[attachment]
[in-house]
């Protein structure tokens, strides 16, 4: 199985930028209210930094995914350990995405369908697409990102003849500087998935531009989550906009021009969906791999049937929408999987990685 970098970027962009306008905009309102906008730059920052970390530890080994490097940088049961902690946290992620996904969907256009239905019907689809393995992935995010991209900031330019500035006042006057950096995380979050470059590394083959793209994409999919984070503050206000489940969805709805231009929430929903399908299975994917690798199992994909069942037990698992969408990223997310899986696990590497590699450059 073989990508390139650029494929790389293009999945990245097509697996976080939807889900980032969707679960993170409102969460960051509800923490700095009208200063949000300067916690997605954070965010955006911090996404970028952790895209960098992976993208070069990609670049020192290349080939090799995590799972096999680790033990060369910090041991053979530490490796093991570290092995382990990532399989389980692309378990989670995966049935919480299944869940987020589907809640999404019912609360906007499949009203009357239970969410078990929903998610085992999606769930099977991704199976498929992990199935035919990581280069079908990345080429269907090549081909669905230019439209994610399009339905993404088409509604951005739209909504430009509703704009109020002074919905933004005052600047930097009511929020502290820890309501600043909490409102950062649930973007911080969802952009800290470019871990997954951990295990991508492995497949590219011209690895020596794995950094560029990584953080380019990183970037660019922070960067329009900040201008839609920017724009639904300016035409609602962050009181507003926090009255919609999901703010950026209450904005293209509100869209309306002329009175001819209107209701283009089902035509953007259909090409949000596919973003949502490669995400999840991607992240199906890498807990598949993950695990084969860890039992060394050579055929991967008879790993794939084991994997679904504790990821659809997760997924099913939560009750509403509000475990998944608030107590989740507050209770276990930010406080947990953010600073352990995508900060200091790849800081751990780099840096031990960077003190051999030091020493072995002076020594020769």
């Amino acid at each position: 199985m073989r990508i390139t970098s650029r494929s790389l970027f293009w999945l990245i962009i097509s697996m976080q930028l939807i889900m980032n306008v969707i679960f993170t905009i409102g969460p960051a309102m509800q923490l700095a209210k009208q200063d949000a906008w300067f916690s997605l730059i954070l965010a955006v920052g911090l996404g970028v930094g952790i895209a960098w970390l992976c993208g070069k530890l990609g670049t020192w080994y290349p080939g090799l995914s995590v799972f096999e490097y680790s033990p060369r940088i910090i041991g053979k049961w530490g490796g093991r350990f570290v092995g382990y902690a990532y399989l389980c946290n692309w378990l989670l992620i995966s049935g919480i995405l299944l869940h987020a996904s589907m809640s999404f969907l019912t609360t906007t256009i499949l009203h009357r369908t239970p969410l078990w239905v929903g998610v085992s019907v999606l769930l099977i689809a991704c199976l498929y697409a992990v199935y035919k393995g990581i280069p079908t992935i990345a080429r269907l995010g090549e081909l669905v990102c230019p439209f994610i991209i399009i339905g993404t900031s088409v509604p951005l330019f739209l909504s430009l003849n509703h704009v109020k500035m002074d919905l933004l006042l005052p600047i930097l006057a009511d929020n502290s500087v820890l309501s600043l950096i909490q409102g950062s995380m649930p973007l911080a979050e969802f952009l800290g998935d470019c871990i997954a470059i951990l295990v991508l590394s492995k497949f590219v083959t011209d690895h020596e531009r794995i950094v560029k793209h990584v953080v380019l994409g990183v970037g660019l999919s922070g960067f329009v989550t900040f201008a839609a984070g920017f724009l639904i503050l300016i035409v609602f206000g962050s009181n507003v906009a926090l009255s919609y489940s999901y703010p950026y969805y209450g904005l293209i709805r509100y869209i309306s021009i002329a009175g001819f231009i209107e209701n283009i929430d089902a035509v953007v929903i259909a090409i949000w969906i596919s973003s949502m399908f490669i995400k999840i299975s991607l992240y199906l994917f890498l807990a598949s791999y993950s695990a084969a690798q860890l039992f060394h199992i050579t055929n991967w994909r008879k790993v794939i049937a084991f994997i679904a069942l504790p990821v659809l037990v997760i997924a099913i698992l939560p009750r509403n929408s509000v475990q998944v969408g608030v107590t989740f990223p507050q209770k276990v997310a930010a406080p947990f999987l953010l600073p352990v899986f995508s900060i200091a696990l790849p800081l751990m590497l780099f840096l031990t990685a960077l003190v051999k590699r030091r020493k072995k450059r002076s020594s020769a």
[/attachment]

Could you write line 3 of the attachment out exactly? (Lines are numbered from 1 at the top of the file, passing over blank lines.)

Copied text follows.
């Amino acid at each position: 199985m073989r990508i390139t970098s650029r494929s790389l970027f293009w999945l990245i962009i097509s697996m976080q930028l939807i889900m980032n306008v969707i679960f993170t905009i409102g969460p960051a309102m509800q923490l700095a209210k009208q200063d949000a906008w300067f916690s997605l730059i954070l965010a955006v920052g911090l996404g970028v930094g952790i895209a960098w970390l992976c993208g070069k530890l990609g670049t020192w080994y290349p080939g090799l995914s995590v799972f096999e490097y680790s033990p060369r940088i910090i041991g053979k049961w530490g490796g093991r350990f570290v092995g382990y902690a990532y399989l389980c946290n692309w378990l989670l992620i995966s049935g919480i995405l299944l869940h987020a996904s589907m809640s999404f969907l019912t609360t906007t256009i499949l009203h009357r369908t239970p969410l078990w239905v929903g998610v085992s019907v999606l769930l099977i689809a991704c199976l498929y697409a992990v199935y035919k393995g990581i280069p079908t992935i990345a080429r269907l995010g090549e081909l669905v990102c230019p439209f994610i991209i399009i339905g993404t900031s088409v509604p951005l330019f739209l909504s430009l003849n509703h704009v109020k500035m002074d919905l933004l006042l005052p600047i930097l006057a009511d929020n502290s500087v820890l309501s600043l950096i909490q409102g950062s995380m649930p973007l911080a979050e969802f952009l800290g998935d470019c871990i997954a470059i951990l295990v991508l590394s492995k497949f590219v083959t011209d690895h020596e531009r794995i950094v560029k793209h990584v953080v380019l994409g990183v970037g660019l999919s922070g960067f329009v989550t900040f201008a839609a984070g920017f724009l639904i503050l300016i035409v609602f206000g962050s009181n507003v906009a926090l009255s919609y489940s999901y703010p950026y969805y209450g904005l293209i709805r509100y869209i309306s021009i002329a009175g001819f231009i209107e209701n283009i929430d089902a035509v953007v929903i259909a090409i949000w969906i596919s973003s949502m399908f490669i995400k999840i299975s991607l992240y199906l994917f890498l807990a598949s791999y993950s695990a084969a690798q860890l039992f060394h199992i050579t055929n991967w994909r008879k790993v794939i049937a084991f994997i679904a069942l504790p990821v659809l037990v997760i997924a099913i698992l939560p009750r509403n929408s509000v475990q998944v969408g608030v107590t989740f990223p507050q209770k276990v997310a930010a406080p947990f999987l953010l600073p352990v899986f995508s900060i200091a696990l790849p800081l751990m590497l780099f840096l031990t990685a960077l003190v051999k590699r030091r020493k072995k450059r002076s020594s020769a």